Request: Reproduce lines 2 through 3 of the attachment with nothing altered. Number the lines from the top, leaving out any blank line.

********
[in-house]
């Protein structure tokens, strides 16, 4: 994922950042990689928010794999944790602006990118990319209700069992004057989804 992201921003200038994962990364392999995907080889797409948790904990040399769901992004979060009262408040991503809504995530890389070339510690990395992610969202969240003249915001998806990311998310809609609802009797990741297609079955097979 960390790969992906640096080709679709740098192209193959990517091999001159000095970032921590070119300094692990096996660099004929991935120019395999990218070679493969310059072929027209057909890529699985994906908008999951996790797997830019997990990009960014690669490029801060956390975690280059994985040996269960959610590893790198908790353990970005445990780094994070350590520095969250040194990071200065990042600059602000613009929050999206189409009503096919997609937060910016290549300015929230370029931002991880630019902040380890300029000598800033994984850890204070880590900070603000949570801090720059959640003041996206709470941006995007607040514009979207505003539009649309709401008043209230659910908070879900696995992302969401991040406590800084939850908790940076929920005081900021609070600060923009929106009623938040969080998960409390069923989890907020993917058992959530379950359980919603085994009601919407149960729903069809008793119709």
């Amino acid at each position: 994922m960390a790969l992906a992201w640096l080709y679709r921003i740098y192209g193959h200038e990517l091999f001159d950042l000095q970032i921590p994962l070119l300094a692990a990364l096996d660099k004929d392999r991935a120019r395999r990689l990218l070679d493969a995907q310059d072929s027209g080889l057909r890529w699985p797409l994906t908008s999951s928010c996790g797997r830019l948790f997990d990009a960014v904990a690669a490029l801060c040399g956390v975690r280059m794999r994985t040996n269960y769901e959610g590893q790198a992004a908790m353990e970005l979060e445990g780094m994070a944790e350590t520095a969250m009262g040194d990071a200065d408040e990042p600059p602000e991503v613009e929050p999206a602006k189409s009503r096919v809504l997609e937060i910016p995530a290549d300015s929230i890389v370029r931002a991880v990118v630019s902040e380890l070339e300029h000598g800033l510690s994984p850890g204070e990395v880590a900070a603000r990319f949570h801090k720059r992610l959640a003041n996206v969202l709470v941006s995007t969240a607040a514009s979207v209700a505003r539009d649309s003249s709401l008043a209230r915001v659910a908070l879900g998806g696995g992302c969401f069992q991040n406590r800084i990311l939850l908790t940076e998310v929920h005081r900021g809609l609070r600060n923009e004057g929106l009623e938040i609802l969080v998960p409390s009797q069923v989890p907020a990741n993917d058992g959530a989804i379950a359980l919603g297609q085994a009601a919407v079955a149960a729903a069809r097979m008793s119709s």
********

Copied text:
């Protein structure tokens, strides 16, 4: 994922950042990689928010794999944790602006990118990319209700069992004057989804 992201921003200038994962990364392999995907080889797409948790904990040399769901992004979060009262408040991503809504995530890389070339510690990395992610969202969240003249915001998806990311998310809609609802009797990741297609079955097979 960390790969992906640096080709679709740098192209193959990517091999001159000095970032921590070119300094692990096996660099004929991935120019395999990218070679493969310059072929027209057909890529699985994906908008999951996790797997830019997990990009960014690669490029801060956390975690280059994985040996269960959610590893790198908790353990970005445990780094994070350590520095969250040194990071200065990042600059602000613009929050999206189409009503096919997609937060910016290549300015929230370029931002991880630019902040380890300029000598800033994984850890204070880590900070603000949570801090720059959640003041996206709470941006995007607040514009979207505003539009649309709401008043209230659910908070879900696995992302969401991040406590800084939850908790940076929920005081900021609070600060923009929106009623938040969080998960409390069923989890907020993917058992959530379950359980919603085994009601919407149960729903069809008793119709």
């Amino acid at each position: 994922m960390a790969l992906a992201w640096l080709y679709r921003i740098y192209g193959h200038e990517l091999f001159d950042l000095q970032i921590p994962l070119l300094a692990a990364l096996d660099k004929d392999r991935a120019r395999r990689l990218l070679d493969a995907q310059d072929s027209g080889l057909r890529w699985p797409l994906t908008s999951s928010c996790g797997r830019l948790f997990d990009a960014v904990a690669a490029l801060c040399g956390v975690r280059m794999r994985t040996n269960y769901e959610g590893q790198a992004a908790m353990e970005l979060e445990g780094m994070a944790e350590t520095a969250m009262g040194d990071a200065d408040e990042p600059p602000e991503v613009e929050p999206a602006k189409s009503r096919v809504l997609e937060i910016p995530a290549d300015s929230i890389v370029r931002a991880v990118v630019s902040e380890l070339e300029h000598g800033l510690s994984p850890g204070e990395v880590a900070a603000r990319f949570h801090k720059r992610l959640a003041n996206v969202l709470v941006s995007t969240a607040a514009s979207v209700a505003r539009d649309s003249s709401l008043a209230r915001v659910a908070l879900g998806g696995g992302c969401f069992q991040n406590r800084i990311l939850l908790t940076e998310v929920h005081r900021g809609l609070r600060n923009e004057g929106l009623e938040i609802l969080v998960p409390s009797q069923v989890p907020a990741n993917d058992g959530a989804i379950a359980l919603g297609q085994a009601a919407v079955a149960a729903a069809r097979m008793s119709s």